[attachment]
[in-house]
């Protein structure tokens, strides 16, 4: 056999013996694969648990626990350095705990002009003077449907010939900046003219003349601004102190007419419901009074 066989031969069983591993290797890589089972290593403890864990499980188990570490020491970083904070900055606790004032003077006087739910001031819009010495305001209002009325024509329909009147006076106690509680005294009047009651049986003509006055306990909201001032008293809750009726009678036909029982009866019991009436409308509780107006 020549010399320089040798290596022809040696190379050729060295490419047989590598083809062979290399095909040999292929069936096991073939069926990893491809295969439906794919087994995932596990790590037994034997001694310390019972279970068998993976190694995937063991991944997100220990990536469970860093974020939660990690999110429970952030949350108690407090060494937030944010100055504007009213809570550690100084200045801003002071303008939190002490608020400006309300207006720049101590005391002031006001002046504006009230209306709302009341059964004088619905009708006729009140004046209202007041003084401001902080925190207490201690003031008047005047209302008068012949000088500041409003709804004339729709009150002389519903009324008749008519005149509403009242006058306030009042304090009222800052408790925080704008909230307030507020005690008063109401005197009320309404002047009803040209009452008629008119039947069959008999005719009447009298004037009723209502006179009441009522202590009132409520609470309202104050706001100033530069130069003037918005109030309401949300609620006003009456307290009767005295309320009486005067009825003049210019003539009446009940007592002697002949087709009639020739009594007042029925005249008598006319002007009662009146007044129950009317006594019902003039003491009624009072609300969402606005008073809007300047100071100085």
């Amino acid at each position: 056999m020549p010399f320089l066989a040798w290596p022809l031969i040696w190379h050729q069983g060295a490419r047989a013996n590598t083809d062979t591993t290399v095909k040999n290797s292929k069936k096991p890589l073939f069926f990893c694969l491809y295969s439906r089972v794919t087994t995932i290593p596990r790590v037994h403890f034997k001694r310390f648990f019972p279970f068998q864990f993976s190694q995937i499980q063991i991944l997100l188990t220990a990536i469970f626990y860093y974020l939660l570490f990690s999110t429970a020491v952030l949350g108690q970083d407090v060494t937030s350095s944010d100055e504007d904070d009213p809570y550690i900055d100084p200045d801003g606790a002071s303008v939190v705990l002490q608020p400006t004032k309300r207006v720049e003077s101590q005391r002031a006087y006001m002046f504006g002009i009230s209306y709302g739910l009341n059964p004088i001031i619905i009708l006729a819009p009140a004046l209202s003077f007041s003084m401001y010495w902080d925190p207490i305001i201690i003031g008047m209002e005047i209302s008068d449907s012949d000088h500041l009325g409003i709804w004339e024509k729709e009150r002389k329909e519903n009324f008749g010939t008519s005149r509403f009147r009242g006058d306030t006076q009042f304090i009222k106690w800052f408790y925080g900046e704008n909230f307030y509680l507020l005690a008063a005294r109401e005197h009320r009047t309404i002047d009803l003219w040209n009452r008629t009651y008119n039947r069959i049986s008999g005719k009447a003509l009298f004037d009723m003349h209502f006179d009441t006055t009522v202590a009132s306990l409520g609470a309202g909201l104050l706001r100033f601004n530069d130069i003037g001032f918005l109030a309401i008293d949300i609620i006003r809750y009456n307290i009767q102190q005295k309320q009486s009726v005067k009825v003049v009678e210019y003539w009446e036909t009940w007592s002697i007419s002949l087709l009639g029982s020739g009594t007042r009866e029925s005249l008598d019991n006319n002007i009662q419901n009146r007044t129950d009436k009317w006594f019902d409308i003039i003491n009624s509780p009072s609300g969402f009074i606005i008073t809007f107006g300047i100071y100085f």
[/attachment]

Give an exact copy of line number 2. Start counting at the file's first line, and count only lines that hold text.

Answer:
């Protein structure tokens, strides 16, 4: 056999013996694969648990626990350095705990002009003077449907010939900046003219003349601004102190007419419901009074 066989031969069983591993290797890589089972290593403890864990499980188990570490020491970083904070900055606790004032003077006087739910001031819009010495305001209002009325024509329909009147006076106690509680005294009047009651049986003509006055306990909201001032008293809750009726009678036909029982009866019991009436409308509780107006 020549010399320089040798290596022809040696190379050729060295490419047989590598083809062979290399095909040999292929069936096991073939069926990893491809295969439906794919087994995932596990790590037994034997001694310390019972279970068998993976190694995937063991991944997100220990990536469970860093974020939660990690999110429970952030949350108690407090060494937030944010100055504007009213809570550690100084200045801003002071303008939190002490608020400006309300207006720049101590005391002031006001002046504006009230209306709302009341059964004088619905009708006729009140004046209202007041003084401001902080925190207490201690003031008047005047209302008068012949000088500041409003709804004339729709009150002389519903009324008749008519005149509403009242006058306030009042304090009222800052408790925080704008909230307030507020005690008063109401005197009320309404002047009803040209009452008629008119039947069959008999005719009447009298004037009723209502006179009441009522202590009132409520609470309202104050706001100033530069130069003037918005109030309401949300609620006003009456307290009767005295309320009486005067009825003049210019003539009446009940007592002697002949087709009639020739009594007042029925005249008598006319002007009662009146007044129950009317006594019902003039003491009624009072609300969402606005008073809007300047100071100085």